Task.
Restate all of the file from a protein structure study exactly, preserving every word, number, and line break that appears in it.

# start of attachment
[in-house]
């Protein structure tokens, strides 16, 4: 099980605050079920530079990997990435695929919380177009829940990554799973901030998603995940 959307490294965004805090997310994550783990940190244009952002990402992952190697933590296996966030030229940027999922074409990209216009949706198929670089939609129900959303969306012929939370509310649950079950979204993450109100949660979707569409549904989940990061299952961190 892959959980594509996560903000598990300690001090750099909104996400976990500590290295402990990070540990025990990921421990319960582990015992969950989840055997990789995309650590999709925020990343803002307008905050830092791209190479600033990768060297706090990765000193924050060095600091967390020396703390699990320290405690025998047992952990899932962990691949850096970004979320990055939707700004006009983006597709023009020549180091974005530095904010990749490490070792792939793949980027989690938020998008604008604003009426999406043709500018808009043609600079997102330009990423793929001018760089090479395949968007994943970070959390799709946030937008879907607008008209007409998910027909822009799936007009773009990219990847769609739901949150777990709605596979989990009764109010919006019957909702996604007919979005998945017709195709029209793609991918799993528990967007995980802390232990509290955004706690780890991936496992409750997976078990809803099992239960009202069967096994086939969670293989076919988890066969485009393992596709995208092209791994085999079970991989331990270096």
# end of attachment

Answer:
[in-house]
């Protein structure tokens, strides 16, 4: 099980605050079920530079990997990435695929919380177009829940990554799973901030998603995940 959307490294965004805090997310994550783990940190244009952002990402992952190697933590296996966030030229940027999922074409990209216009949706198929670089939609129900959303969306012929939370509310649950079950979204993450109100949660979707569409549904989940990061299952961190 892959959980594509996560903000598990300690001090750099909104996400976990500590290295402990990070540990025990990921421990319960582990015992969950989840055997990789995309650590999709925020990343803002307008905050830092791209190479600033990768060297706090990765000193924050060095600091967390020396703390699990320290405690025998047992952990899932962990691949850096970004979320990055939707700004006009983006597709023009020549180091974005530095904010990749490490070792792939793949980027989690938020998008604008604003009426999406043709500018808009043609600079997102330009990423793929001018760089090479395949968007994943970070959390799709946030937008879907607008008209007409998910027909822009799936007009773009990219990847769609739901949150777990709605596979989990009764109010919006019957909702996604007919979005998945017709195709029209793609991918799993528990967007995980802390232990509290955004706690780890991936496992409750997976078990809803099992239960009202069967096994086939969670293989076919988890066969485009393992596709995208092209791994085999079970991989331990270096």